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'The Age of Global Warming', by Rupert Darwall - review

13 April 2013

9:00 AM

13 April 2013

9:00 AM

The Age of Global Warming Rupert Darwall

Quartet, pp.448, £25

We scarcely need our fifth freezing winter in a row to remind us of the probability that future generations may look back on the panic over global warming which suddenly gripped the world in the late 1980s as one of the oddest scientific and political aberrations in history. Why did such an unprecedented scare blow up when it did, thanks to a moderate rise of just 0.5 degrees C in global temperatures, when earlier in the 20th century a similar temperature rise between 1910 and 1940 had been accepted as perfectly natural: as simply another phase in the general warming trend which had begun 200 years earlier, after four centuries of the ‘Little Ice Age’ when the world had cooled?

Future historians may be amazed by the speed with which this belief that the entire future of life on the planet was threatened by human emissions of carbon dioxide became the prevailing orthodoxy of the time. Less than four years after it began making world headlines in 1988 it led to the largest conference the world had ever seen, when more than 100 heads of government gathered in Rio, to agree that the human race must take drastic steps to reduce its emissions of a gas inseparable from almost all the activities of modern industrial civilisation.

They will see how for a while this belief carried all before it, as CO2 levels and temperatures continued to rise, just as had been predicted by the computer models relied on by that unique body set up by the UN to become the central driver of the scare, the Intergovernmental Panel on Climate Change. But gradually, as the politicians of Europe and America proposed ever more dramatic measures to meet the supposed threat, it became clear that temperatures were no longer rising as the official computer models said they should. Ever more searching questions were being raised about the manipulation of the evidence being used to promote the scare. Finally in 2009 the world’s leaders again assembled, in Copenhagen, for a conference five times larger even that in Rio, where it was hoped that they would agree a treaty designed to change the entire future course of civilisation, and incidentally to land mankind with its largest bill in history.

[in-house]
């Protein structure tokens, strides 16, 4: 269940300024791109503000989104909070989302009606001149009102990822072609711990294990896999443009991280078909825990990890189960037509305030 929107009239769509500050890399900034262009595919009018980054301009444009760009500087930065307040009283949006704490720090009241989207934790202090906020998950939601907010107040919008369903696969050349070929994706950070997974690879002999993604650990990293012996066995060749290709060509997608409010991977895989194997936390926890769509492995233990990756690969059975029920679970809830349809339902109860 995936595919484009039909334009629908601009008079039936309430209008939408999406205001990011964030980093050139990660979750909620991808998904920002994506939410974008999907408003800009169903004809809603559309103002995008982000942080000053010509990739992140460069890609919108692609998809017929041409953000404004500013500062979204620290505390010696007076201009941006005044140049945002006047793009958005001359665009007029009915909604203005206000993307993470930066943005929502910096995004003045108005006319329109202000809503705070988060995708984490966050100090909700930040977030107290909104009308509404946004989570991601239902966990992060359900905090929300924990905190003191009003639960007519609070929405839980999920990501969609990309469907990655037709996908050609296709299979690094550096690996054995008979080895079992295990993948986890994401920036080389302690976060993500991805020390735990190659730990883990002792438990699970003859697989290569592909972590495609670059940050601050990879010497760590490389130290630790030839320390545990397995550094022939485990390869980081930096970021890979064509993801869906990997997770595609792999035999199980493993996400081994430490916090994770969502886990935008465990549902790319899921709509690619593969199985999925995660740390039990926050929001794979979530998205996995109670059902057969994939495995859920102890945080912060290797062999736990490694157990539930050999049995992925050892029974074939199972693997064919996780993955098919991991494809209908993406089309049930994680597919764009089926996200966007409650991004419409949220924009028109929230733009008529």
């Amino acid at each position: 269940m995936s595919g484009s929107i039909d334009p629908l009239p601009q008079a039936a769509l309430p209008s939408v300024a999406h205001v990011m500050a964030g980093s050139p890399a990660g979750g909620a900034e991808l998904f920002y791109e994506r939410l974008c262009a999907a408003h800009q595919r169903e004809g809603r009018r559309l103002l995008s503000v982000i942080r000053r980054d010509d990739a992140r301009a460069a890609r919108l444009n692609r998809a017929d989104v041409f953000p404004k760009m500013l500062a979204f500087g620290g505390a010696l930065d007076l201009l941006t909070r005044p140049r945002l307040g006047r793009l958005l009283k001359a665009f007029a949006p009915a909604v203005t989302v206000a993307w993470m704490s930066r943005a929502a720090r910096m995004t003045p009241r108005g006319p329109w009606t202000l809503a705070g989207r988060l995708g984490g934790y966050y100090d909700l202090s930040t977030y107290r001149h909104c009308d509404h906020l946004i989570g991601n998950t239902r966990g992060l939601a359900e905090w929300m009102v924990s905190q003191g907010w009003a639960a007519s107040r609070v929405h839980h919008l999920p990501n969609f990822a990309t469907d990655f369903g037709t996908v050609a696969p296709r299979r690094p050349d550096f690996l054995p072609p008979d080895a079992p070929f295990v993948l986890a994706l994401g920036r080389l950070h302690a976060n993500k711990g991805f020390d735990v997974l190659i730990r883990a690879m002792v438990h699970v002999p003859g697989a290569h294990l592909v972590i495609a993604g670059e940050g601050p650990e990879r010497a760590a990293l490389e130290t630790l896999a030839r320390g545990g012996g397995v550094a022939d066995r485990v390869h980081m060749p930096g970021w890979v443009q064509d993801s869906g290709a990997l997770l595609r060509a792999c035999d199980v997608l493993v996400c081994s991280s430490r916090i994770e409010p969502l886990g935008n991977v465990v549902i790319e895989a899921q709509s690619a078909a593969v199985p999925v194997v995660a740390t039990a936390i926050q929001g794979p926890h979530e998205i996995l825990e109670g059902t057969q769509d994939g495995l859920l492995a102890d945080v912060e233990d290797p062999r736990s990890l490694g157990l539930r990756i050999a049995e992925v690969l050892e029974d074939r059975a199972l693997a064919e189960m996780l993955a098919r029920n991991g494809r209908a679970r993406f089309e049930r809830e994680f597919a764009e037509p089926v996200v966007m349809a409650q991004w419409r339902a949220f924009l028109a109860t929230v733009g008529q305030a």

After two weeks of acrimonious haggling the talks collapsed, for reasons which had already become apparent 12 years earlier at Kyoto. There was no way the fast-growing economies of the developing world, led by China and India, were going to accept any restriction on their drive to catch up with the richer countries which, if there really was a problem, they saw as having been responsible for it in the first place. Thus did all those years of negotiations designed to reach a world-changing agreement peter out in fiasco.


It is an astonishing story, and Rupert Darwall, a former City analyst, rightly makes the debacle of Copenhagen the climax of his account of it. Indeed, considering its importance, it might seem strange that this is only the second book which has tried to reconstruct that story, the first being my own, The Real Global Warming Disaster, published just before Copenhagen in 2009. Because public interest was so high at that time, my version became one of the three top sellers on the subject of the past decade, alongside those by Al Gore and James Lovelock (who later recanted much of what he had said earlier).